Navy's X-47B makes first arrested landing
The autonomous aircraft's successful ability to grab a special cable upon landing sets it up for its first carrier tests later this month.
The U.S. Navy's X-47B is one step closer to being ready to start making test flights off of aircraft carriers after completing its first-ever arrested landing.
According to the Navy, the X-47B, also known as the Unmanned Combat Air System (UCAS), successfully grabbed hold of a special arrester cable with its tailhook, quickly stopping the aircraft during the May 4 test. That marked an important milestone in the development of the UCAS program.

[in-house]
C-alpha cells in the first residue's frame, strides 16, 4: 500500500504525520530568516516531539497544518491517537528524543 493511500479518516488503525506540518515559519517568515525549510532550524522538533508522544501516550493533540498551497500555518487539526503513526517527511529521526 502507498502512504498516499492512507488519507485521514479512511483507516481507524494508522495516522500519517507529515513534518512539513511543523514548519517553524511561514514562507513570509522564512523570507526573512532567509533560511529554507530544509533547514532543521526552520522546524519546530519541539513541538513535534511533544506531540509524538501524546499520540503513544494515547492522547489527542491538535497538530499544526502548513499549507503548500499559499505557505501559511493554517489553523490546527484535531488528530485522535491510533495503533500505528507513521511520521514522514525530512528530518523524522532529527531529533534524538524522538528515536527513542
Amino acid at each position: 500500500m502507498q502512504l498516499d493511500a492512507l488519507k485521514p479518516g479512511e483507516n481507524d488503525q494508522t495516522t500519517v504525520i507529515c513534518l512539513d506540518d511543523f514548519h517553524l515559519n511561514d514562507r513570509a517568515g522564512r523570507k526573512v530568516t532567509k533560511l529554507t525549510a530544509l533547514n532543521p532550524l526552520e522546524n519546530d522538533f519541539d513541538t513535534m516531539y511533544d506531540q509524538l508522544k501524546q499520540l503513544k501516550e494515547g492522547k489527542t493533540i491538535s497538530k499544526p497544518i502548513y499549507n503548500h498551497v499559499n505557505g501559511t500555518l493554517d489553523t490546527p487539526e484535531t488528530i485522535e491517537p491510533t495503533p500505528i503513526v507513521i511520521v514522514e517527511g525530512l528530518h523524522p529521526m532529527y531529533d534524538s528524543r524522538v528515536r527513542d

The jet-powered X-47B is a prototype meant to fly autonomously, unlike many drones such as the Predator, which are usually flown remotely by ground-station-based pilots. The Navy said that the aircraft, though not intended for operational use, is part of a program geared toward the creation of other unmanned carrier-based aircraft programs.
The X-47B has a 62-foot wingspan and is shaped like a flying wing. It is 17 feet wider than the Navy's F/A-18 Super Hornet. It has a top speed in the "high subsonic" range, can reach a top altitude of 40,000 feet, and can fly about about 2,100 nautical miles.
The Navy said that the X-47B is now slated for sea-based carrier testing later this month, where it will be catapulted from the deck of the USS George H.W. Bush.
Last December, the aircraft completed its first-ever.